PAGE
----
~ REM sleep is the dream stage
~ Noradrenaline is a chemical that makes us alert, attentive and ready to react.
~ During REM sleep, noradrenaline levels are at their lowest.
~ REM sleep helps us regulate our emotions, both positive and negative
~ Not enough REM sleep leads to overeating and craving for high calorie- food
~ Not enough REM is one causal factor for relapse in addiction disorders
~ Not enough REM is one causal factor for the development of anxiety disorders

A body of research has established a relationship between sleep and emotional regulation. Specifically, it has shown that sleep contributes to optimal affect regulation, which is a finding supported by the pervasive occurrence of sleep abnormalities in psychiatric disorders.

Sleep and the Brain

A typical night of sleep consists of two main parts which are REM (rapid eye movement) and non-REM sleep. The former represents the dream state (REM) and the latter corresponds to deep sleep (it is further divided into 4 stages).

Neuroimaging studies reveal that during REM sleep, the emotional centers in the brain are particularly active. These include the amygdala, the striatum, and hippocampus. Parallel to this activity is that of the insula and the medial prefrontal cortex (mPFC) whose function is to modulate the activity of the emotional centers.

In addition, the neurochemical activity in the brain during REM echoes this neural activity by showing reduced levels of noradrenaline, which is a chemical involved in mobilizing the brain and body for action. In fact, REM sleep is the only time within a 24-hour cycle during which the levels of noradrenaline are at their lowest, which is revealing since noradrenaline is associated with emotional arousal.

Effects of Sleep Loss in the Brain

 This pattern of brain activity during REM sleep becomes more insightful when we look at what happens during sleep deprivation. Notably, sleep loss has always been associated with irritability and emotional volatility. For example, one night of sleep loss increases the experience of stress, anxiety and anger when facing a little bit of stress.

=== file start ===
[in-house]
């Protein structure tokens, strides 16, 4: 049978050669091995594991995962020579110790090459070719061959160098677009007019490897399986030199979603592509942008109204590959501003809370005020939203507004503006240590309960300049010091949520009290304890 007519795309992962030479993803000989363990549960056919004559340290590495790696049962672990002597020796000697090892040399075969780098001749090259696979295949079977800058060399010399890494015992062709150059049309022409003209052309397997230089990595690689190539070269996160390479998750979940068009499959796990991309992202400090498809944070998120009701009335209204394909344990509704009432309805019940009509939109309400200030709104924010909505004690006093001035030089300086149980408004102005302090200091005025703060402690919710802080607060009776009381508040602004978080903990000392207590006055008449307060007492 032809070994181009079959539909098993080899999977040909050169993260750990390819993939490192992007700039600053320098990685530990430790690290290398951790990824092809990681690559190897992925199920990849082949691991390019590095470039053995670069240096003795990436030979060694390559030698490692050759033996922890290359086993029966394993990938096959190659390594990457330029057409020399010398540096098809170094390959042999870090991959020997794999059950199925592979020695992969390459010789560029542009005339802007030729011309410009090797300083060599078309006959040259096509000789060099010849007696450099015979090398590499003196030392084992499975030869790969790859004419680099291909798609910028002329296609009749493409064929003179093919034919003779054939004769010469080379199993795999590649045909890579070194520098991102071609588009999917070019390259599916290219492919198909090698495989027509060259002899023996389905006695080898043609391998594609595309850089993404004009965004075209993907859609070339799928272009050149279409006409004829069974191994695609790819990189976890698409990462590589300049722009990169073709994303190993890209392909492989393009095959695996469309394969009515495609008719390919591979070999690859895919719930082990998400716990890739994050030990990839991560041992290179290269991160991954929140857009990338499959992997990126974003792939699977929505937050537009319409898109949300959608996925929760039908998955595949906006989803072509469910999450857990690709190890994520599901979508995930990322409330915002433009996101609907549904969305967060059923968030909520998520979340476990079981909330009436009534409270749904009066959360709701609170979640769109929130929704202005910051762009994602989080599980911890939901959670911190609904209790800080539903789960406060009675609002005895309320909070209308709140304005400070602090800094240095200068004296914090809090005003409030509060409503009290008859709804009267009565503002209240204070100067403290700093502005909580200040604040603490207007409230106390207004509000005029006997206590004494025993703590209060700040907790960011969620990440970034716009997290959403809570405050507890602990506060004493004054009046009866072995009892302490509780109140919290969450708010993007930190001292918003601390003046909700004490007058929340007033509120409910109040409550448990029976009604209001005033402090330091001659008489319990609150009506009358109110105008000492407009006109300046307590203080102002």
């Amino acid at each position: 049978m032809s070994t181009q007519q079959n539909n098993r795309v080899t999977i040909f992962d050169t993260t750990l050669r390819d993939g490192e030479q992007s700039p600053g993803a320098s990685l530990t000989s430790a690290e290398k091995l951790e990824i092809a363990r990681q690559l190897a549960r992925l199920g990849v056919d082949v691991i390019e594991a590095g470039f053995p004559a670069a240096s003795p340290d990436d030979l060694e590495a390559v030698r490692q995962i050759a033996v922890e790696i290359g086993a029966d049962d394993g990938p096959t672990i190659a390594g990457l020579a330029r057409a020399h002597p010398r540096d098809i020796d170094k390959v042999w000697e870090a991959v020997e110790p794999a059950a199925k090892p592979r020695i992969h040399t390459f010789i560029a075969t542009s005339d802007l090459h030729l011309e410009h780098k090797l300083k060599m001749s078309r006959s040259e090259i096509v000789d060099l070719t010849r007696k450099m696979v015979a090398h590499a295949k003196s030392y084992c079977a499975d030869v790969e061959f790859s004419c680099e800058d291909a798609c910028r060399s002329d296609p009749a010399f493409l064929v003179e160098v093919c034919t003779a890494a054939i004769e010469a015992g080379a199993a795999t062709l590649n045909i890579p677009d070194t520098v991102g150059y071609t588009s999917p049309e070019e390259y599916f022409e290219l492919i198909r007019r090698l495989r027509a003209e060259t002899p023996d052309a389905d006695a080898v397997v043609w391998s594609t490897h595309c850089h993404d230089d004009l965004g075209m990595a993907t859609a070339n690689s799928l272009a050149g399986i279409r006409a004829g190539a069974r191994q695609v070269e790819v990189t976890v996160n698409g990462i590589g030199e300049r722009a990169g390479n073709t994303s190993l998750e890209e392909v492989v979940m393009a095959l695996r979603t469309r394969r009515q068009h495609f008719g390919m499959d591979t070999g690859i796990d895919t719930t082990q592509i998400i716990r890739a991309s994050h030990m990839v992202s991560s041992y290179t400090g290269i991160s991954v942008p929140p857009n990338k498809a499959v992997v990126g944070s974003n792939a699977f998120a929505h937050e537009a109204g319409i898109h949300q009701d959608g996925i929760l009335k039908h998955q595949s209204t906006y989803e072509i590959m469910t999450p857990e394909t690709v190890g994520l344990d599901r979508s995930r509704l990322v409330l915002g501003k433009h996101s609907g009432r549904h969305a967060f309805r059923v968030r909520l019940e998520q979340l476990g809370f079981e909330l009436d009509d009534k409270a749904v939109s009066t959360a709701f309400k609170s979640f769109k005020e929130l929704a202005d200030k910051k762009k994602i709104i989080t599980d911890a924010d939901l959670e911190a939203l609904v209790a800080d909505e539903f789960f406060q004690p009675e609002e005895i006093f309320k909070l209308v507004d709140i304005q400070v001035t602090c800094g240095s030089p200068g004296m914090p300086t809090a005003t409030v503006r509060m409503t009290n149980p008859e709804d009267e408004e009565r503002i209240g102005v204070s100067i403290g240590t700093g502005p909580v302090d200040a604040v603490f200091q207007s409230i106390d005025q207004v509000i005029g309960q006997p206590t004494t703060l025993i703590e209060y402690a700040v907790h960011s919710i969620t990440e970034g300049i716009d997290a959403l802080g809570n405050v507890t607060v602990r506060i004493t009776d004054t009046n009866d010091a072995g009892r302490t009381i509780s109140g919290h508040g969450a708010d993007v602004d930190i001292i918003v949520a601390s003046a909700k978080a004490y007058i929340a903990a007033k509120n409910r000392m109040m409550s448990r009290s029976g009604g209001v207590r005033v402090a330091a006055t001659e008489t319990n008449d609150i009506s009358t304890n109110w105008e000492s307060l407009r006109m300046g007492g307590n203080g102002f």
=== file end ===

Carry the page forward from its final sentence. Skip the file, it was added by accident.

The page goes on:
Furthermore, this emotional dysregulation is reflected in the brain with increased activity of the emotional centers and reduced connectivity with the regions of the mPFC. Particularly, one night of sleep loss triggers a 60% increased reactivity of the amygdala to emotionally negative stimuli (e.g., pictures depicting emotionally negative scenes like a dog attack or someone in pain, etc…).Exaggerated amygdala reactivity and reduced mPFC connectivity is also seen after 5 nights of only 4 hours of sleep.

This pattern of brain activity during sleep loss is not strictly restricted to negative emotions as it also affects positive emotions. Indeed, sleep loss is also associated with increased reactivity to emotionally positive stimuli like money and food. For example, when sleep deprived, individuals tend to display increased preference for higher calorie foods and tend to overeat. Overall, sleep loss drives the individual to overvalue rewards and underestimate losses.

Sleep Loss and Psychopathology

Taken together, sleep loss is associated with exaggerated responses from the emotional centers to both positive and negative emotional stimuli along with under-activity in the mPFC, which would normally put a brake on their activity. The resulting behavior is characterized by emotional volatility along with increased anticipatory reactions for both positive and negative stimuli.

For example, when anticipating a negative event, sleep deprived participants with high trait -anxiety (i.e., refers to people who tend to be anxious easily without necessarily suffering from an anxiety disorder) experience severe anticipatory anxiety. Unfortunately, this pattern of reactivity puts them at risk for developing an anxiety disorder.

Similarly, high anticipatory reaction to positive stimuli is a characteristic behavior among gamblers and addicts. Particularly interesting is the fact that sleep loss is also a hallmark of addiction, and it is a reliable predictor of relapse in several addiction disorders.


Goldstein, A. N., & Walker, M. P. (2014). The role of sleep in emotional brain function. Annual review of clinical psychology, 10, 679–708.

Leave a Reply

Your email address will not be published. Required fields are marked *